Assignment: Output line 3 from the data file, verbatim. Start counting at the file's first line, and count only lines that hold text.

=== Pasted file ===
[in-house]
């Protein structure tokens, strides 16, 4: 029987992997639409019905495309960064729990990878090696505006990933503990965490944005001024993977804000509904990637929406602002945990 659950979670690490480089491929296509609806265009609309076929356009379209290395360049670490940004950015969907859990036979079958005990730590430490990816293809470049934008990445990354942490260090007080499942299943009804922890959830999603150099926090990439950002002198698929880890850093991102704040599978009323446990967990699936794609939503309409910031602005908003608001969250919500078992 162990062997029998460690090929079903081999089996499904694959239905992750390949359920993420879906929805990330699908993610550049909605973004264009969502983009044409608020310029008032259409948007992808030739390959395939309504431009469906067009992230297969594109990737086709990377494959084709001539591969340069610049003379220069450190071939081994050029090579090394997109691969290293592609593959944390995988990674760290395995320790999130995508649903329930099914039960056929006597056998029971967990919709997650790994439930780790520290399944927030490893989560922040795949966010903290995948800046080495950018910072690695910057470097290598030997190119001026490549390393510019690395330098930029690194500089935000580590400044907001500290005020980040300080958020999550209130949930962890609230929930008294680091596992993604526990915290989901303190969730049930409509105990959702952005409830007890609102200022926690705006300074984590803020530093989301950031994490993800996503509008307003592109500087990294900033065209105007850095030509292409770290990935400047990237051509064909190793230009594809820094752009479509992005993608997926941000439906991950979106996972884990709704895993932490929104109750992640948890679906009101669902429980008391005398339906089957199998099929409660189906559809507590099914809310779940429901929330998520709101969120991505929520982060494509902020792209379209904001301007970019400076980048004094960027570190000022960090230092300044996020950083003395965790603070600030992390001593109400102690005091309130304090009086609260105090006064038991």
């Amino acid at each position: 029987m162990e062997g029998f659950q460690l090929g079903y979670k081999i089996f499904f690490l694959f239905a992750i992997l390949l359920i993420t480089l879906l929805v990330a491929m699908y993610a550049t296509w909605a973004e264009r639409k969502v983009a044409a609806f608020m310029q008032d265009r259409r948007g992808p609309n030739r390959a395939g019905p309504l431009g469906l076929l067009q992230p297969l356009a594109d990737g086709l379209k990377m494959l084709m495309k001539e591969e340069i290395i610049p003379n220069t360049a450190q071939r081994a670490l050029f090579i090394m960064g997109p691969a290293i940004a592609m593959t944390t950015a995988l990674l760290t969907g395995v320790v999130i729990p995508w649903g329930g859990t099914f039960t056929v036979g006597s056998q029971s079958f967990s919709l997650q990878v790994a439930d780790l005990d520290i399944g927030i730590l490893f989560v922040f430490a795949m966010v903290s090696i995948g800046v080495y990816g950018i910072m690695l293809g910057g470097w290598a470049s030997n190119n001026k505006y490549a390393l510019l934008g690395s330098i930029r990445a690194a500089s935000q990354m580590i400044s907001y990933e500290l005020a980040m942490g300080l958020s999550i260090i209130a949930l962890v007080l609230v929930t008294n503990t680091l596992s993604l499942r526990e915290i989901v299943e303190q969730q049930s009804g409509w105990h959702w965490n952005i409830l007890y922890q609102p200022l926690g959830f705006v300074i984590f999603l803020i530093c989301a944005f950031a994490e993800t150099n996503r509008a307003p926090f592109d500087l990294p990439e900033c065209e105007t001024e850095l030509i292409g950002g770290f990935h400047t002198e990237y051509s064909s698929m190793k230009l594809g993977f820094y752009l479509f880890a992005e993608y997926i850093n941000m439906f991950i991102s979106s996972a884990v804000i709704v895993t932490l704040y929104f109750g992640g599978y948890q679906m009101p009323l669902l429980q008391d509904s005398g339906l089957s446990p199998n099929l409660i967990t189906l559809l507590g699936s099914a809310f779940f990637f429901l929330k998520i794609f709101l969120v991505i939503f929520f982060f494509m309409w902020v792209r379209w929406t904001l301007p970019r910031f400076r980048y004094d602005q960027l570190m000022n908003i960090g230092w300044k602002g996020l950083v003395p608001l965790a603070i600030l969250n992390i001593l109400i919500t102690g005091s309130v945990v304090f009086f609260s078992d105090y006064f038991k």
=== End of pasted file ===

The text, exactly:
């Amino acid at each position: 029987m162990e062997g029998f659950q460690l090929g079903y979670k081999i089996f499904f690490l694959f239905a992750i992997l390949l359920i993420t480089l879906l929805v990330a491929m699908y993610a550049t296509w909605a973004e264009r639409k969502v983009a044409a609806f608020m310029q008032d265009r259409r948007g992808p609309n030739r390959a395939g019905p309504l431009g469906l076929l067009q992230p297969l356009a594109d990737g086709l379209k990377m494959l084709m495309k001539e591969e340069i290395i610049p003379n220069t360049a450190q071939r081994a670490l050029f090579i090394m960064g997109p691969a290293i940004a592609m593959t944390t950015a995988l990674l760290t969907g395995v320790v999130i729990p995508w649903g329930g859990t099914f039960t056929v036979g006597s056998q029971s079958f967990s919709l997650q990878v790994a439930d780790l005990d520290i399944g927030i730590l490893f989560v922040f430490a795949m966010v903290s090696i995948g800046v080495y990816g950018i910072m690695l293809g910057g470097w290598a470049s030997n190119n001026k505006y490549a390393l510019l934008g690395s330098i930029r990445a690194a500089s935000q990354m580590i400044s907001y990933e500290l005020a980040m942490g300080l958020s999550i260090i209130a949930l962890v007080l609230v929930t008294n503990t680091l596992s993604l499942r526990e915290i989901v299943e303190q969730q049930s009804g409509w105990h959702w965490n952005i409830l007890y922890q609102p200022l926690g959830f705006v300074i984590f999603l803020i530093c989301a944005f950031a994490e993800t150099n996503r509008a307003p926090f592109d500087l990294p990439e900033c065209e105007t001024e850095l030509i292409g950002g770290f990935h400047t002198e990237y051509s064909s698929m190793k230009l594809g993977f820094y752009l479509f880890a992005e993608y997926i850093n941000m439906f991950i991102s979106s996972a884990v804000i709704v895993t932490l704040y929104f109750g992640g599978y948890q679906m009101p009323l669902l429980q008391d509904s005398g339906l089957s446990p199998n099929l409660i967990t189906l559809l507590g699936s099914a809310f779940f990637f429901l929330k998520i794609f709101l969120v991505i939503f929520f982060f494509m309409w902020v792209r379209w929406t904001l301007p970019r910031f400076r980048y004094d602005q960027l570190m000022n908003i960090g230092w300044k602002g996020l950083v003395p608001l965790a603070i600030l969250n992390i001593l109400i919500t102690g005091s309130v945990v304090f009086f609260s078992d105090y006064f038991k």